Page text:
Follow Friday: Government Shutdown & Genealogy

The Great Hall at Ellis Island, where immigrants waited to be inspected before entering the USA. (photo courtesy of Desiree Kurtti)

Among the hundreds of thousands of federal employees who would be affected if the government shuts down tonight for failure to pass a national budget are those that work at National Parks.

I didn’t realize that Ellis Island is operated by our National Park Service until I visited there in February as a chaperone for my daughter’s fifth grade class.  Growing up in New Jersey and living in New York as an adult, I couldn’t believe that February was my first trip to this historic site.  As a school kid, we took frequent field trips to the Statue of Liberty.  Ellis Island was only open on a limited basis from the mid 70s to 80s and after that, closed for a massive renovation- that’s when I would have taken a school trip there.  It reopened in the early 90s when I was living in New York City, but it just didn’t have much appeal to me probably because none of my ancestors entered the country through this famous portal.  My European ancestors have been in the US at least since the early 1700s.  My African ancestors were brought here in chains. But, I imagined my daughter might feel a personal connection to this historic site since her paternal ancestors immigrated here from Ireland and England, two countries that imported many of their citizens through Ellis Island.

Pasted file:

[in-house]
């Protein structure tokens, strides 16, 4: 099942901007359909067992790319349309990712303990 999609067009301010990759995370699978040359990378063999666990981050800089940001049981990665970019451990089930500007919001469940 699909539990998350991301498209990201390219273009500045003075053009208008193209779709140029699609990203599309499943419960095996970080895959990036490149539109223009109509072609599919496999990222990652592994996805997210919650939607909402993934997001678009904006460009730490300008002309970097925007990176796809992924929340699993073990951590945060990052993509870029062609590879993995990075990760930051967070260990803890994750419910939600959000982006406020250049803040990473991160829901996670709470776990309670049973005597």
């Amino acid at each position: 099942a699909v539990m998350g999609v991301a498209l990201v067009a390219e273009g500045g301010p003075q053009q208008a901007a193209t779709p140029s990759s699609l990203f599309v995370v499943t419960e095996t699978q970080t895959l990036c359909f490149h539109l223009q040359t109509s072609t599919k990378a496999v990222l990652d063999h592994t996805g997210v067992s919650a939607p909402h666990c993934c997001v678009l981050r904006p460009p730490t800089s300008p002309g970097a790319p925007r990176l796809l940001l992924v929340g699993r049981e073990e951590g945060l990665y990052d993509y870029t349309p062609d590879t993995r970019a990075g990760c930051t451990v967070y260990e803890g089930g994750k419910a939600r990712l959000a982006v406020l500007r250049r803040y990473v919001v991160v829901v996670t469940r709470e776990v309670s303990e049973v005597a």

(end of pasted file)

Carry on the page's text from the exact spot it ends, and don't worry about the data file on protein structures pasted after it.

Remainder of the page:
Her paternal great, great-grandfather, Martin Quinn was born in England around 1869.  According to census reports, he immigrated to the US around 1886.  Ellis Island didn’t open until 1892. Before then, individual states, not the Federal government, regulated immigration into the US. So, Martin Quinn probably came through Castle Garden in the Battery, New York State’s immigration station from 1855 to 1890.  My daughter’s great-grandmother, Lucille Kurtti (nee Mulchay) was born in  Ireland around 1907.  She immigrated in 1926. It’s possible that her name was misspelled and we’ll have to check the passenger lists for variations.  But with or without a personal connection to the place, it was a stirring experience to walk through the Ellis Island Museum.

In the Great Hall, our class was given pretend physicals like the newly arrived of yore.  My daughter got through with no problem so she would have waited only three to five hours before being allowed onto American soil.  I didn’t fair as well.  I had some kind of terrible eye disease. Inspectors would have detected it when they flipped my eyelid over with a with a metal loop.  (Yikes!)  Highly contagious and untreatable (anyone with this disease went blind), I would have been sent right back to wherever I came from!

16,000 people a day visit the Statue of Liberty and Ellis Island this time of year.  Even if the government does shut down, genealogists and history lovers can virtually visit by going to www.ellisisland.org.

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